According to the 2005 CDC report African Americans accounted for: 49% of New HIV/AIDS diagnoses, 65% of infants perinatally infected with HIV, 61% of persons under the age of 25 diagnosed with HIV/AIDS,and 50% of the AIDS cases diagnosed.  Among the “risk factors and barriers to prevention” listed in the study is homophobia and stigma.  While the CDC does not and cannot make this observation, it is my strong opinion that: In this 21st century, homophobia and stigma are THE PRIMARY barriers to prevention!

What prevailing support does the African American community, especially its churches offer African Americans who want to disclose their sexual orientation and live open, emotionally healthy lifestyles?  Some would say, “Not jack!”  In fact, the stigma placed upon black men who have sex with men (what the CDC calls “MSM”) comes as ridicule and ostracism.  What incentive does a gay, bi-sexual or transgendered man have to disclose their sexual orientation within a community that would mock and reject them?

When my oldest brother was diagnosed with HIV in 1990 (the years before the “cocktails”) he was a master musician within a church which benefited and grew in large numbers as persons were attracted to the Sunday morning ministry of the choir.  To this day, I have an album upon which most of the music recorded was authored by my brother, a brilliant composer, out gay man and Army veteran. He died early 1991, within months of his diagnosis.  Strange though, after all these years, two years ago, as I stood in his church speaking of him with one of the senior members, she spoke of his orientation in a disarming whisper signaling the continued anti-gay and highly conservative context of its membership.  How tragic!  They would “accept” my brother in all his boldness only in terms of the  “performance” his gifts and talents provided but never his total person-hood.

I salute my brother because he was “grand”.  But there are so many others who have seen the oppression within their churches and who have no intention of being made the brunt of abusive behavior at the hands of church leaders and community members.  And so they sleep in denial and “love” in silence.  Living and loving in a community with the highest rate of STDs in America makes the refusal to disclose and get tested for HIV/AIDS a deadly dynamic.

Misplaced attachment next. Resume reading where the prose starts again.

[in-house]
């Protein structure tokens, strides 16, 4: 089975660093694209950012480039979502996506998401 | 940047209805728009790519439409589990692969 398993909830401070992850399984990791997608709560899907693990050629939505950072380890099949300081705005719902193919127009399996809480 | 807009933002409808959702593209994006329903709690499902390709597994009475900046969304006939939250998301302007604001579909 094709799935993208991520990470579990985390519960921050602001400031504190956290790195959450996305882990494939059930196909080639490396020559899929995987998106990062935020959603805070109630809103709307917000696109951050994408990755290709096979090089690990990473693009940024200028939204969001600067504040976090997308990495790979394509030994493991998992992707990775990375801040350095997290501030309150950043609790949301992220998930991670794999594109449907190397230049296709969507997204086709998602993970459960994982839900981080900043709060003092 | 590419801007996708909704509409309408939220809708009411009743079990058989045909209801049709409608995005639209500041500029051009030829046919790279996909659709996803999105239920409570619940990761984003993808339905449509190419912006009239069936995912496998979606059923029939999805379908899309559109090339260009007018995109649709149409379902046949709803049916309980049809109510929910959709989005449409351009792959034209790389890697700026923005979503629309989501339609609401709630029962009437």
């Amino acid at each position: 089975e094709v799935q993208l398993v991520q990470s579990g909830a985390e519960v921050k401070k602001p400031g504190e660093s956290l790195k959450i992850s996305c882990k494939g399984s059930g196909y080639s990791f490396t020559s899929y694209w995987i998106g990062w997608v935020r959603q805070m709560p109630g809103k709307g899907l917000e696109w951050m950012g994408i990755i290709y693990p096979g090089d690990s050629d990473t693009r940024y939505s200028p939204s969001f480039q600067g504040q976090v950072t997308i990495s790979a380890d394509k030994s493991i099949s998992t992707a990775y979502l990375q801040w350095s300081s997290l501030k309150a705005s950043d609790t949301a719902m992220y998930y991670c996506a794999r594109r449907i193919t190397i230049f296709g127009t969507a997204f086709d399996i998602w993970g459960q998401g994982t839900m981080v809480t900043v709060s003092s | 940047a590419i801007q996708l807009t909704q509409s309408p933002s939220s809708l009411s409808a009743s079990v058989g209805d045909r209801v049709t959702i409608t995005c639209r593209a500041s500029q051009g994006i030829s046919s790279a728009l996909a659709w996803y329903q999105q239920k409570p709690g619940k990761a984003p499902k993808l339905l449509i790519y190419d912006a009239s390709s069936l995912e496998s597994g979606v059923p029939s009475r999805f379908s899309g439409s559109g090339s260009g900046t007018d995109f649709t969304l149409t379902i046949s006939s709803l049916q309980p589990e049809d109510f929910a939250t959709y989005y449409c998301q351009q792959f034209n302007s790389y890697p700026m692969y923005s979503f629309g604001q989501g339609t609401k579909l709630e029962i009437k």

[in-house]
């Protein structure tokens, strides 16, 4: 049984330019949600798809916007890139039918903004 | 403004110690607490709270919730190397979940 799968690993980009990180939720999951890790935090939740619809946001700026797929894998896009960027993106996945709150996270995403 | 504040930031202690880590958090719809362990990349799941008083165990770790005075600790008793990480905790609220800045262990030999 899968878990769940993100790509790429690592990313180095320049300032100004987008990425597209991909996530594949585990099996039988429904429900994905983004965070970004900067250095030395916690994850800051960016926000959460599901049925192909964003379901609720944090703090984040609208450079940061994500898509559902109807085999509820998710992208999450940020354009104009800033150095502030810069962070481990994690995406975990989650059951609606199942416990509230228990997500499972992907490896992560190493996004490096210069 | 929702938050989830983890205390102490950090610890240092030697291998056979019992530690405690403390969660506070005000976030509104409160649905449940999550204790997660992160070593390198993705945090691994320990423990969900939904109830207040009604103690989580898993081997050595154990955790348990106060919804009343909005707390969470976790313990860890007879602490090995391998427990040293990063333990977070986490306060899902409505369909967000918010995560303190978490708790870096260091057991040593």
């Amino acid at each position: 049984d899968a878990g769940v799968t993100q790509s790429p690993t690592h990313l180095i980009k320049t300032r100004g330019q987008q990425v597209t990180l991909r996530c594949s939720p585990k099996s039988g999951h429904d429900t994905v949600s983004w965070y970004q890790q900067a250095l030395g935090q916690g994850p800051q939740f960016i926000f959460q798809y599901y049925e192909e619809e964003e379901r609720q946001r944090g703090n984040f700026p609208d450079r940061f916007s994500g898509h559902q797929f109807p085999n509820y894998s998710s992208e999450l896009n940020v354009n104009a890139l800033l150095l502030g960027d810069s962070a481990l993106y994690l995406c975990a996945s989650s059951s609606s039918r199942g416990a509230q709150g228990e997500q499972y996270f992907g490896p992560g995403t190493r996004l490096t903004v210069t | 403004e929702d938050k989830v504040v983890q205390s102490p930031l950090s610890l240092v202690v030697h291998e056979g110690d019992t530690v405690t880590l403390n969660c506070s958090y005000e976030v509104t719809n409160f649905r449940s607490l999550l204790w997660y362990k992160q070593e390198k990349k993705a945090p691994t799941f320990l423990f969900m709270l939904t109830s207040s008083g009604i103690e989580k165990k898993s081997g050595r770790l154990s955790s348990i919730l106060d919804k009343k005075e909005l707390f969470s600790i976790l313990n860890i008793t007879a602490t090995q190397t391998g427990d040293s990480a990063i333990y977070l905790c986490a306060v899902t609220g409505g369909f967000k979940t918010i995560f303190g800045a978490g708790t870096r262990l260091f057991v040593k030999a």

I know my friends within the reconciling movement are busy with LGBT ordination and membership rights within our churches.  I know we bristle when confronted with the lack of integrity among bishops who are supposed to be allies.  I know we long for the right to bless covenantal relationships in our churches.  BUT HIV/AIDS disproportionately affecting African Americans is a health crisis we must address!  We cannot afford to let this event sit on the sideline of our agenda if we in fact want to be seen as a viable agency of support within the African American LGBT community, and indeed among ourselves.

Rev. Dr. Pamela Lightsey

Rev. Dr. Pamela R. Lightsey is an ordained elder of the Northern Illinois Conference of The United Methodist Church serving as Associate Dean for Community Life and Lifelong Learning at Boston University School of Theology. She is the author of “Our Lives Matter: A Womanist Queer Theology: and
serves as co-chair of the Womanist Approaches to Religion and Society Group of the American Academy of Religion. An Army veteran and mother whose son served in Iraq, Dr. Lightsey is active in social justice ministries but particularly those focusing on global peace, LGBTQ civil rights, eradicating racism and the engagement of viable reconciliation methodologies. RMN’s history and work is contiguous with her own experiences. She has worked with RMN and supported its several programs and is happy to offer her scholarship and ministry skills to the organization. Pamela hopes to help RMN especially to understand and further support the unique challenges of being a queer person of color.
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